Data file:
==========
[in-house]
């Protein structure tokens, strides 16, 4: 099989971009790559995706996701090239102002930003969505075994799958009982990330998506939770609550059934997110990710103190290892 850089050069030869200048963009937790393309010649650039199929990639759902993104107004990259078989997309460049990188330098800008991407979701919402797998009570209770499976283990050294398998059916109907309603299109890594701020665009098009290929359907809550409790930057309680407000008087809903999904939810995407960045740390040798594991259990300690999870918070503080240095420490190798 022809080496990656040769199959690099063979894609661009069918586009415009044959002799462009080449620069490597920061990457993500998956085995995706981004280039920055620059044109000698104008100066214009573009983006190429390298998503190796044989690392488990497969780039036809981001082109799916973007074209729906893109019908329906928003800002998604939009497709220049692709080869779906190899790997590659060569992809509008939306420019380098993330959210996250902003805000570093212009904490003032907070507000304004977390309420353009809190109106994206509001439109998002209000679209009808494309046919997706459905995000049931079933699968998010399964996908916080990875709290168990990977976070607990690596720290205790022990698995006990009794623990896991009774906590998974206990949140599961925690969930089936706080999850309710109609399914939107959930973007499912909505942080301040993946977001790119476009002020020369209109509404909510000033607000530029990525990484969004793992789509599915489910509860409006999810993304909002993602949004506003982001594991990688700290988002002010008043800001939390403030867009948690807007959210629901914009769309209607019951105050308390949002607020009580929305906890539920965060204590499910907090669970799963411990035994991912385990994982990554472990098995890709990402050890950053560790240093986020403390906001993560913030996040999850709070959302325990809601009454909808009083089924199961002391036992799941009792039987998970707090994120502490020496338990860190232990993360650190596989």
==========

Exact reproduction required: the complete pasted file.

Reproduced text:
[in-house]
């Protein structure tokens, strides 16, 4: 099989971009790559995706996701090239102002930003969505075994799958009982990330998506939770609550059934997110990710103190290892 850089050069030869200048963009937790393309010649650039199929990639759902993104107004990259078989997309460049990188330098800008991407979701919402797998009570209770499976283990050294398998059916109907309603299109890594701020665009098009290929359907809550409790930057309680407000008087809903999904939810995407960045740390040798594991259990300690999870918070503080240095420490190798 022809080496990656040769199959690099063979894609661009069918586009415009044959002799462009080449620069490597920061990457993500998956085995995706981004280039920055620059044109000698104008100066214009573009983006190429390298998503190796044989690392488990497969780039036809981001082109799916973007074209729906893109019908329906928003800002998604939009497709220049692709080869779906190899790997590659060569992809509008939306420019380098993330959210996250902003805000570093212009904490003032907070507000304004977390309420353009809190109106994206509001439109998002209000679209009808494309046919997706459905995000049931079933699968998010399964996908916080990875709290168990990977976070607990690596720290205790022990698995006990009794623990896991009774906590998974206990949140599961925690969930089936706080999850309710109609399914939107959930973007499912909505942080301040993946977001790119476009002020020369209109509404909510000033607000530029990525990484969004793992789509599915489910509860409006999810993304909002993602949004506003982001594991990688700290988002002010008043800001939390403030867009948690807007959210629901914009769309209607019951105050308390949002607020009580929305906890539920965060204590499910907090669970799963411990035994991912385990994982990554472990098995890709990402050890950053560790240093986020403390906001993560913030996040999850709070959302325990809601009454909808009083089924199961002391036992799941009792039987998970707090994120502490020496338990860190232990993360650190596989």